Just weeks later, he helped get a gun to Cardiff career criminal Frankie Sinclair, which was to be used to murder members of a rival group. Sinclair was also found guilty of conspiracy to murder, plus other offences.

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The Met used various techniques to bust the pair, but one of the most helpful was the fact that, on his encrypted device, Sinclair had a photo of his dog in his home living room. The dog happened to be sitting in the exact same spot when police officers raided his address, and detectives were therefore able to set up image recreations which added to their evidence.

Frankie Sinclair’s dog. Credit: Met PoliceFrankie Sinclair’s dog. Credit: Met Police
Frankie Sinclair’s dog. Credit: Met Police | Met Police

Other examples include Jason Pusey, who was found guilty of distribution of Class A and B drugs after the Met traced him to the handle ‘irregularfrog’ because he had used his daughter’s name and birthday as his password; and Naki Aslan, a high-ranking gang member, who was sentenced to 23 years in prison for conspiring to import more than 20kg of heroin and cocaine.

Aslan was also found to have asked an associate to shoot someone for him, with his messages reading: “You got anyone to fire a couple of shots? From the waist down but urgent. I wanna get him popped ASAP.”

The list goes on. Overall, the Met said that 426 people had been jailed for a total of 3,722 years as part of Operation Eternal, since it began in March 2020. Some 942 arrests have been made, with 784 people charged.

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In a separate but linked investigation, led by the National Crime Agency (NCA) and known as Operation Venetic, more than 1,200 criminals using Encrochat have been jailed.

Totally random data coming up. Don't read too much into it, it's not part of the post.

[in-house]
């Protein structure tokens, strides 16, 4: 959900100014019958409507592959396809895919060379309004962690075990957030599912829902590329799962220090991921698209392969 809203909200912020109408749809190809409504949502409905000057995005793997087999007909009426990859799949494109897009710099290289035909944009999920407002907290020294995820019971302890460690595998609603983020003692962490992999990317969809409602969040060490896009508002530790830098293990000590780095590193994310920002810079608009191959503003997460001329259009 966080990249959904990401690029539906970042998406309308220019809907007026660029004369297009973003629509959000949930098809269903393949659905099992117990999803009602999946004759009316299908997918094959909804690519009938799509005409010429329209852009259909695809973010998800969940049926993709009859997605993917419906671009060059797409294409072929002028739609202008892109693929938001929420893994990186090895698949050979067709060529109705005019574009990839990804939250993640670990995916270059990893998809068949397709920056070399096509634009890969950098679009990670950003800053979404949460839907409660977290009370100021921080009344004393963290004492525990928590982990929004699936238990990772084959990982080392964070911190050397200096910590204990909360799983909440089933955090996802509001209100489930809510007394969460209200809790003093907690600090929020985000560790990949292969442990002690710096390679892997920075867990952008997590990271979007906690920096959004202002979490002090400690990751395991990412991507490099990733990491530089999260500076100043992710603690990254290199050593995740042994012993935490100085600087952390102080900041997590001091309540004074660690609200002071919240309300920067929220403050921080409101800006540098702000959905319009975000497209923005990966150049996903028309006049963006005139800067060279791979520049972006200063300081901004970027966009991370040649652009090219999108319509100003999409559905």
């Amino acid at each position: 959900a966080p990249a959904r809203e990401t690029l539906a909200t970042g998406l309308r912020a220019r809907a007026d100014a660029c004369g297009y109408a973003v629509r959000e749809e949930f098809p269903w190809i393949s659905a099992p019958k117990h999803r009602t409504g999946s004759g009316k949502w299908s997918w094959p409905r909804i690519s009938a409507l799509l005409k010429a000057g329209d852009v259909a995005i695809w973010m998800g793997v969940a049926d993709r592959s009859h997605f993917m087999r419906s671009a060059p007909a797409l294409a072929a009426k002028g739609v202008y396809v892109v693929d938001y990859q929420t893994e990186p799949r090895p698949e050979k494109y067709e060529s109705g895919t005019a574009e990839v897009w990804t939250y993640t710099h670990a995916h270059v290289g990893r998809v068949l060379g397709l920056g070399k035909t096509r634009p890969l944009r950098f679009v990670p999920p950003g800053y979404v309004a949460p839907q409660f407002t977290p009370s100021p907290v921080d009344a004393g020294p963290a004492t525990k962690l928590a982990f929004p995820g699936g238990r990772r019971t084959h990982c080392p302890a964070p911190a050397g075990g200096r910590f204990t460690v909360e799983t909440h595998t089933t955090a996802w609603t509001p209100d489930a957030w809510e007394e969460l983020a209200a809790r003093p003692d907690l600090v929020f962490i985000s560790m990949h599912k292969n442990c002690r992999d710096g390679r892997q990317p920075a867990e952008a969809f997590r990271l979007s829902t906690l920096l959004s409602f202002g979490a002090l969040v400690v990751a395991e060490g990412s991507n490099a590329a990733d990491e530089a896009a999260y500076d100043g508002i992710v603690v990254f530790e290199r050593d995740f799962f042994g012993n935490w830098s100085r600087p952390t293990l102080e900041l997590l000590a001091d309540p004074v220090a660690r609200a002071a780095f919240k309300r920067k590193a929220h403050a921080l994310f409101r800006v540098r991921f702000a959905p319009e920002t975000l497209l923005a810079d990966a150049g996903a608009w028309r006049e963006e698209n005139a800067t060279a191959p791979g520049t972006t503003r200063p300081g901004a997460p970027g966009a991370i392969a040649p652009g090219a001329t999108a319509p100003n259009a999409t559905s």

Encrochat has been shut down since the Met and NCA began their investigations, after its operators realised they had been infiltrated, but both forces still have data on user handles - meaning they can continue to track down criminals.

‘It’s lifted the lid on how organised crime groups operate’

Commander Paul Brogden, who leads the Met’s Specialist Crime Command, commented: “Our message to criminals who operated on EncroChat and have not yet been visited by police is clear; we won’t stop until we have investigated all EncroChat handles and it is only a matter of time before we knock on your door and arrest you.”

He also said that what they had learnt from Operation Eternal would “revolutionse” future investigations, as it has helped the Met “lift the lid on how organised crime groups operate” and “bring criminals out of the shadows”.

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Meanwhile DCI Hayokane said the reason Operation Eternal had been so successful was because “the evidence is so good”. He explained: “We have proof of criminals openly planning their crimes, often in real time, because they were so confident in Encrochat”.

He added that there were significant trials coming up with some “iconic” criminals, and said the Met was still working “at a pace” to make more arrests, with Operation Eternal ongoing.

Craig Turner, deputy director of investigations at the NCA, said: “The infiltration of EncroChat provided a gold mine of intelligence which through officers’ monumental efforts, was transformed into evidence enabling thousands of arrests to happen. There has been nothing like it.

“The NCA and partners in policing do everything possible to protect the public from the most dangerous organised criminals in the UK and beyond.”